Keatings Lagoon Conservation Park Tropical North Queensland

Photo credit: © Queensland Government

Things to do

    Camping and accommodation


    There is no camping at Keatings Lagoon Conservation Park.

    Other accommodation

    There is a range of accommodation at Cooktown, including motels, hotels and caravan parks. For more information see the tourism information links.

     Walk around the lagoon edge.

    Walk around the lagoon edge.

    Photo credit: Tamara Vallance


    Wawu Balgal Bubu walk—1.4km return (1 hr) Grade: easy

    Walk through open woodland along the edge of the lagoon to the wheelchair-accessible bird hide where signs identify commonly-seen water birds, then continue on to the picnic shelter near the water’s edge, before returning along the same track.

    Picnic and day-use areas

    A car park is located at the entrance to the park and there is a picnic shelter is provided 700m along the walking track at the end of the Wawu Balgal Bubu walk.

    Pelicans are easy to identify.

    Pelicans are easy to identify.

    Photo credit: Queensland Government

    Viewing wildlife

    Stop at the bird hide, located about 500m along the walking track, to watch quietly as the waterbirds stalk, prod, stab and fossick for food. There are bird identification signs for commonly-seen birds inside the bird hide. The dry season is usually the best time for bird watching although a variety of birds can also be seen during the wet season.

    As you watch quietly, look for the various ways that waterbirds are designed to take advantage of the plentiful aquatic life in the lagoon. Small waders, such as black-winged stilts and sharp-tailed sandpipers, probe at the lagoon’s edge for insects, crustaceans, molluscs, worms and small invertebrates. Larger birds such as black-necked storks jab their bills through deeper water in search of fish and frogs while Australian pelicans hunt in flocks to capture fish and darters spear fish and water insects on their long sharp bills. Diving ducks, such as wandering whistling-ducks and perching ducks such as green Pygmy-geese, forage on water lilies and sedges while Radjah shelducks sweep their bills from side to side to sieve insects and algae from the water. Magpie geese use their robust hooked bills to dig up starchy tubers and bulbs of bulkuru sedges around the lagoon edge.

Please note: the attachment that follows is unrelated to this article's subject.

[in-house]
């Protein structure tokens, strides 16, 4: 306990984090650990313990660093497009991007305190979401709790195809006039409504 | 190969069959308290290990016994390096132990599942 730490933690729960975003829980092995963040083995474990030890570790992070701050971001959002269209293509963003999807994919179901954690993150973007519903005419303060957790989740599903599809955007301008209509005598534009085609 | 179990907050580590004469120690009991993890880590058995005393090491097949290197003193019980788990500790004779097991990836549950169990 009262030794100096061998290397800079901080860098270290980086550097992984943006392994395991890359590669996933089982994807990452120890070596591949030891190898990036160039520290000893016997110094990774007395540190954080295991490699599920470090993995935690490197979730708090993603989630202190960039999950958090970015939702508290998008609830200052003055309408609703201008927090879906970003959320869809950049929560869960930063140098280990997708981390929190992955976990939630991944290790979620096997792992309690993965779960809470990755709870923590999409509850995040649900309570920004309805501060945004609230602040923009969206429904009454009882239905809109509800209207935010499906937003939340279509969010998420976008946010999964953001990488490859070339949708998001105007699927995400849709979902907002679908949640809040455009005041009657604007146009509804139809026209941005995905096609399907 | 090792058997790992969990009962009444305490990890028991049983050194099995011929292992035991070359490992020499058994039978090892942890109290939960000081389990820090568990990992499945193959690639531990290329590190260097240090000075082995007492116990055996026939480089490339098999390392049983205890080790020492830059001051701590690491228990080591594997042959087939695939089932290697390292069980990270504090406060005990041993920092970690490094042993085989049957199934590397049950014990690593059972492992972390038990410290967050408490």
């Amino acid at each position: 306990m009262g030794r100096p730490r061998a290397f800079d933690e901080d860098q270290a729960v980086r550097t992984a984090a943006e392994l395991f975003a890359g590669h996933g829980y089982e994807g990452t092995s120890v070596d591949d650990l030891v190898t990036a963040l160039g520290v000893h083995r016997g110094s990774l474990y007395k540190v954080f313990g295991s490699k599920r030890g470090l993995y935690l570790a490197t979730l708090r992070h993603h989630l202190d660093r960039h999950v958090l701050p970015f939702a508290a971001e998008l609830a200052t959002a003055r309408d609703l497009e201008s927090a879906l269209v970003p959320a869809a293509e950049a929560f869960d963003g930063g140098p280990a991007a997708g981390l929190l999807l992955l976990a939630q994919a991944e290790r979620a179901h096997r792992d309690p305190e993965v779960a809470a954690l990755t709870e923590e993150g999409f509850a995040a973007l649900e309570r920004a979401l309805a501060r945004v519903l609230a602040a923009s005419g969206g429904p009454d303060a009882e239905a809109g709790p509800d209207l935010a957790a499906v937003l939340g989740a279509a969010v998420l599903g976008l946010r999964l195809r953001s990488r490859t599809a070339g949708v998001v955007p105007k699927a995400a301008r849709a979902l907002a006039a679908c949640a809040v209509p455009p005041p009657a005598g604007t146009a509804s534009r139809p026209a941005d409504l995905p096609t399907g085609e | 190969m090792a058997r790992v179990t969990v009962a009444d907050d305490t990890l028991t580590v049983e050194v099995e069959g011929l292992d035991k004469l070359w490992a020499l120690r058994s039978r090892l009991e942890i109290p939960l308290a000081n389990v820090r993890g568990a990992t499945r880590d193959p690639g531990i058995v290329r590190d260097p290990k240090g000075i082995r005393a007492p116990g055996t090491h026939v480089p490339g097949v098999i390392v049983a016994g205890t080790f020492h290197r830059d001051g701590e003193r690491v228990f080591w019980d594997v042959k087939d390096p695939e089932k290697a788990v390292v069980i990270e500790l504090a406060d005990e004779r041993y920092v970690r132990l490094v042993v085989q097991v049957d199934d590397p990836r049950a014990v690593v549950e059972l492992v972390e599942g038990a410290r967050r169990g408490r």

Equipment such as insect repellant, binoculars and a camera will help you to enjoy your visit. Please be aware that crocodiles inhabit this park so visitors must take precautions. Remember to be crocwise in croc country.

    • There are currently no park alerts for this park.